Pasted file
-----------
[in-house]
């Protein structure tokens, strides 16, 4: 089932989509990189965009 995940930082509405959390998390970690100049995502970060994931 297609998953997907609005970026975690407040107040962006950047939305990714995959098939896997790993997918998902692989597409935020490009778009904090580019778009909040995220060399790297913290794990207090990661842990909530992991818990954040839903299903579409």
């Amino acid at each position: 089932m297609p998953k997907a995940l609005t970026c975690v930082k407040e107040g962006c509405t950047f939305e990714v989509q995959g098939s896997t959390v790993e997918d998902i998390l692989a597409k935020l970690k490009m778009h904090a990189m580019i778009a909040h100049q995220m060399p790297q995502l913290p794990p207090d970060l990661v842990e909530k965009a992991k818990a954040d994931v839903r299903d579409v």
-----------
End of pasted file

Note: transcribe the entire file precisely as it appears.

[in-house]
């Protein structure tokens, strides 16, 4: 089932989509990189965009 995940930082509405959390998390970690100049995502970060994931 297609998953997907609005970026975690407040107040962006950047939305990714995959098939896997790993997918998902692989597409935020490009778009904090580019778009909040995220060399790297913290794990207090990661842990909530992991818990954040839903299903579409």
């Amino acid at each position: 089932m297609p998953k997907a995940l609005t970026c975690v930082k407040e107040g962006c509405t950047f939305e990714v989509q995959g098939s896997t959390v790993e997918d998902i998390l692989a597409k935020l970690k490009m778009h904090a990189m580019i778009a909040h100049q995220m060399p790297q995502l913290p794990p207090d970060l990661v842990e909530k965009a992991k818990a954040d994931v839903r299903d579409v």